In more recent years, thankfully, some writers have started to think about it, and we’ve seen some steps forward. For example, Richard Adams, author of Watership Down, returned to the world and characters of his most famous novel in 1998 with a collection of short stories called Tales from Watership Down, in which he deliberately gave female characters bigger and more active roles to play. (Sadly, these stories don’t come near the original novel in terms of quality.) Brian Jacques’ enormously popular Redwall series of animal fantasies centered on male heroes for its first three books, but in the fourth, Mariel of Redwall, a female hero appeared at last on the scene, and other significant female characters have followed, including my favorite, Dotti the haremaid in Lord Brocktree. Other female-centered animal fantasies have also emerged, some of my favorites being Diane Duane’s The Book of Night With Moon (cats!), David Clement-Davies’ The Sight (wolves!), and Dorothy Hearst’s Promise of the Wolves (more wolves!). Those who, like me, enjoy female nonhuman characters should check out this Goodreads list.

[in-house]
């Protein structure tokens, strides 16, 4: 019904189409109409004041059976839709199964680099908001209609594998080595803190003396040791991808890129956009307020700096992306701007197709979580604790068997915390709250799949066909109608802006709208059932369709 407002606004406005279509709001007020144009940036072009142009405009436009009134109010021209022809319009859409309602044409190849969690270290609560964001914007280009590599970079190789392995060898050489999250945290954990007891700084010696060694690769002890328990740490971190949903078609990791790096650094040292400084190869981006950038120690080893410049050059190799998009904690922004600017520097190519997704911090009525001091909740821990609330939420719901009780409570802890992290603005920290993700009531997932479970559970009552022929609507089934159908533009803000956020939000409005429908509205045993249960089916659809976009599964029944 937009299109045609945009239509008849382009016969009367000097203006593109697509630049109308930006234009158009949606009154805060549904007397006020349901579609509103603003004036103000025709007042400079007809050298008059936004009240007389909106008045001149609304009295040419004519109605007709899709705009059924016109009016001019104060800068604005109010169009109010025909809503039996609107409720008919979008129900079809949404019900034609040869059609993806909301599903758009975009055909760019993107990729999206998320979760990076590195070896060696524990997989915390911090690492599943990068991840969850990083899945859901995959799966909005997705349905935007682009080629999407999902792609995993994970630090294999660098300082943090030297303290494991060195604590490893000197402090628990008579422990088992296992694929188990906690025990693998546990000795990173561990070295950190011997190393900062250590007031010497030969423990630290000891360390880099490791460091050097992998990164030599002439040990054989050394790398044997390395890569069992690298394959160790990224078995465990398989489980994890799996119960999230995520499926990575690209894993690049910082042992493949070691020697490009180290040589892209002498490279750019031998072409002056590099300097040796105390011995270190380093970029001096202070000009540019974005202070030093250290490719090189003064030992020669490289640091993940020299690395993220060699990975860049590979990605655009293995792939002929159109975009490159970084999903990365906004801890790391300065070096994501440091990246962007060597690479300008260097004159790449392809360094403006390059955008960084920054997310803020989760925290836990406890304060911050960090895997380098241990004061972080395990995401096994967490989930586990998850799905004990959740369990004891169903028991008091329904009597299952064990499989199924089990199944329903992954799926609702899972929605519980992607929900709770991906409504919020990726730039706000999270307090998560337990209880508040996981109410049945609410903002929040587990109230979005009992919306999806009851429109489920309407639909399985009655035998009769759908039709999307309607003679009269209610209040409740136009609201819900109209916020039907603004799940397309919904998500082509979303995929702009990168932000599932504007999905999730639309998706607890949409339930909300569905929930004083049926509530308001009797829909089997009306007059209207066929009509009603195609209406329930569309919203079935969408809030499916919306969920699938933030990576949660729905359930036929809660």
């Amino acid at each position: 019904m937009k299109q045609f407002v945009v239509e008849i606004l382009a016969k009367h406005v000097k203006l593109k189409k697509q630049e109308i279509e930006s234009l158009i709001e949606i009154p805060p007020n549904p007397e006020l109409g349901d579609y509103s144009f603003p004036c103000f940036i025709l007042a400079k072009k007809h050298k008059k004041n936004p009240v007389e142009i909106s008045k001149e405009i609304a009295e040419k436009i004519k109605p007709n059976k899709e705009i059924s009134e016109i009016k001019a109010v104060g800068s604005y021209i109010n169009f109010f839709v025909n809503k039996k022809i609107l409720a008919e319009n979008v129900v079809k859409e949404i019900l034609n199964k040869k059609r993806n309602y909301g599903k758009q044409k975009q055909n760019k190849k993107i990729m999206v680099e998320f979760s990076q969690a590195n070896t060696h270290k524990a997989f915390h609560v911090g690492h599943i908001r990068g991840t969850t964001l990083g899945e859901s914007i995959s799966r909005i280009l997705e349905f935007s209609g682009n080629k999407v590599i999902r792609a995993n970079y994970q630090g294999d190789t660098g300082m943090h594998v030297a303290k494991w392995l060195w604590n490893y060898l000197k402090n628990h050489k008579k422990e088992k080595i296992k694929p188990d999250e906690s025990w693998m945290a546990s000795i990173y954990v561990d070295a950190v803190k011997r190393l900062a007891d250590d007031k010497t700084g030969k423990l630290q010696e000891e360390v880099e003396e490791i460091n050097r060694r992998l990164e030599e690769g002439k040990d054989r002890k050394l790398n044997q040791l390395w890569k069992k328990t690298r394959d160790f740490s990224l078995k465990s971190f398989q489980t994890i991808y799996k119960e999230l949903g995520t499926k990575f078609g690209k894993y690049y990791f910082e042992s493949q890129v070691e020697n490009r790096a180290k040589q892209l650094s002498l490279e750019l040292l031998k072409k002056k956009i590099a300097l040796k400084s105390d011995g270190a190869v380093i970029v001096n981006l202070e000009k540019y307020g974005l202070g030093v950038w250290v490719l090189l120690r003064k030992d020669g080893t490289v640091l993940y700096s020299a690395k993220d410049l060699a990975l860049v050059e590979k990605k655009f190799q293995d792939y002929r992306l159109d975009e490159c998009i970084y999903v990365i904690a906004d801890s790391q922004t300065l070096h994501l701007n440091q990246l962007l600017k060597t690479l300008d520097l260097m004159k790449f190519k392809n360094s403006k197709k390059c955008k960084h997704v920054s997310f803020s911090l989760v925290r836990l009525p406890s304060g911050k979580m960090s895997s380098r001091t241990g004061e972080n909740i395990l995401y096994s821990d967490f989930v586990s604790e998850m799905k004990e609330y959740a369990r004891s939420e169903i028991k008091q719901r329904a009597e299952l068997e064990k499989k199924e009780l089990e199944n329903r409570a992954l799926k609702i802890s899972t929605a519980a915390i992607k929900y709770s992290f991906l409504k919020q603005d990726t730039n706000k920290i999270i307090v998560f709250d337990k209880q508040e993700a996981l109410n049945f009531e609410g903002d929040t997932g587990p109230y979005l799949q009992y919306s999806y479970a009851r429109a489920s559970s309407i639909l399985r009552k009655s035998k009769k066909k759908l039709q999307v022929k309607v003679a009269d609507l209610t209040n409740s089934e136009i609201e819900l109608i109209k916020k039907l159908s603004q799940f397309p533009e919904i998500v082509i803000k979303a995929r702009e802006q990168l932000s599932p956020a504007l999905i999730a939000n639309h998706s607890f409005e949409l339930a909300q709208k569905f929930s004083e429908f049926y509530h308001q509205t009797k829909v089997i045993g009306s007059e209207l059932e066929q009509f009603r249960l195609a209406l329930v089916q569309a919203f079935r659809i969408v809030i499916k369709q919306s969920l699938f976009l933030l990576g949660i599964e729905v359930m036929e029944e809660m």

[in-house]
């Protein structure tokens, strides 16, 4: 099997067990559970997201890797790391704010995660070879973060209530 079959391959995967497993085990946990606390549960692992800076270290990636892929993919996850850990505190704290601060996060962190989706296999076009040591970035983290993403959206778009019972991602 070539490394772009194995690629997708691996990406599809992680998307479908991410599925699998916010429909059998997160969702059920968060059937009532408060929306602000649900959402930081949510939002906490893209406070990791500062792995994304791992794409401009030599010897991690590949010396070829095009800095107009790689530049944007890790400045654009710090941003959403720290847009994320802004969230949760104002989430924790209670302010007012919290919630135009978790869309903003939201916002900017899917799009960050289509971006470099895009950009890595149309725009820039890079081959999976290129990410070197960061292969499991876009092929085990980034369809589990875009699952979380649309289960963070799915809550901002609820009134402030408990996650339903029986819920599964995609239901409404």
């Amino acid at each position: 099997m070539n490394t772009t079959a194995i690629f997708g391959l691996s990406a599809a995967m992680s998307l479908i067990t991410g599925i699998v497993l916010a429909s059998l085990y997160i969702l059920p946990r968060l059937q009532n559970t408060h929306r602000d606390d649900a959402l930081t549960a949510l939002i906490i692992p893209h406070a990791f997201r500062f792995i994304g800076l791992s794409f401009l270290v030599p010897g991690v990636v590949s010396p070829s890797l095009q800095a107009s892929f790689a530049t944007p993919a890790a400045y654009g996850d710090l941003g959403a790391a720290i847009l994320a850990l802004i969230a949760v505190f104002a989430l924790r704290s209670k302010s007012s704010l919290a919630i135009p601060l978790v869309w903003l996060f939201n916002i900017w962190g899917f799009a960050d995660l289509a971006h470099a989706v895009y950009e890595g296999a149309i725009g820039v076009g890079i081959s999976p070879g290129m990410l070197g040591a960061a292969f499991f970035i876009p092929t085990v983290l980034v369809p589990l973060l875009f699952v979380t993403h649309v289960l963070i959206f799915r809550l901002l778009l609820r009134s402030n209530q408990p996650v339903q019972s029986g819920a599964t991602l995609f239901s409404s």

Yet with these signs of progress we also find evidence that some folks just don’t get it. In June of last year, Christine Michaud Woods published an article in the Washington Post: “Children’s Books, give me a female squirrel, a female duck, a female anything.” “When the characters are not human, as is often the case, females are often strangely absent,” she points out. Her opening example: in a 2010 book called “Chick ‘n’ Pug,” every single character is written as male, including a chick who wants to escape a routine of laying eggs all day — reminding me of those horrible udder-baring male cows in the animated fiasco Barnyard and the masculine hens in Dr. Seuss’s If I Ran the Zoo. The comments are particularly telling, a classic case of Missing the Point. In an effort to prove that the problem Woods describes is not that bad, posters list lots of female characters from children’s literature (as if pointing out that such characters exist disproves the notion that there’s an imbalance), and half of them are human. Human female characters, awesome as they might be, are nearly always female because the story insists upon it. Bringing them up as examples ignores the heart of the problem, “male as default.” That they just don’t see it offers a reminder that we haven’t come as far as we need to.